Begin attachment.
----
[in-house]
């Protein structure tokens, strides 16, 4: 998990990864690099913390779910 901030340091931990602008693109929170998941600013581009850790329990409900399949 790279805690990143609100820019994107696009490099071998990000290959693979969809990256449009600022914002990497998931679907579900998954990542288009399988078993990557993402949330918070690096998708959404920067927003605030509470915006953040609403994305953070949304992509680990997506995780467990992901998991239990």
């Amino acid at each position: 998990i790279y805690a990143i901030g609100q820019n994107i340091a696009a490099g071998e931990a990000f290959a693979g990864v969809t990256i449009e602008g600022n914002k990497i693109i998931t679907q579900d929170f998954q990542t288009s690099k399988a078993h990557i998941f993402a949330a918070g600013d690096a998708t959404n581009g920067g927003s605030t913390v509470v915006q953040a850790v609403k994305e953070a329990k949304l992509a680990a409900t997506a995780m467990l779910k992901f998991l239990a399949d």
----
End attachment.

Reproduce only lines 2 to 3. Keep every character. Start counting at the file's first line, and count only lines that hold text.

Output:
């Protein structure tokens, strides 16, 4: 998990990864690099913390779910 901030340091931990602008693109929170998941600013581009850790329990409900399949 790279805690990143609100820019994107696009490099071998990000290959693979969809990256449009600022914002990497998931679907579900998954990542288009399988078993990557993402949330918070690096998708959404920067927003605030509470915006953040609403994305953070949304992509680990997506995780467990992901998991239990």
């Amino acid at each position: 998990i790279y805690a990143i901030g609100q820019n994107i340091a696009a490099g071998e931990a990000f290959a693979g990864v969809t990256i449009e602008g600022n914002k990497i693109i998931t679907q579900d929170f998954q990542t288009s690099k399988a078993h990557i998941f993402a949330a918070g600013d690096a998708t959404n581009g920067g927003s605030t913390v509470v915006q953040a850790v609403k994305e953070a329990k949304l992509a680990a409900t997506a995780m467990l779910k992901f998991l239990a399949d």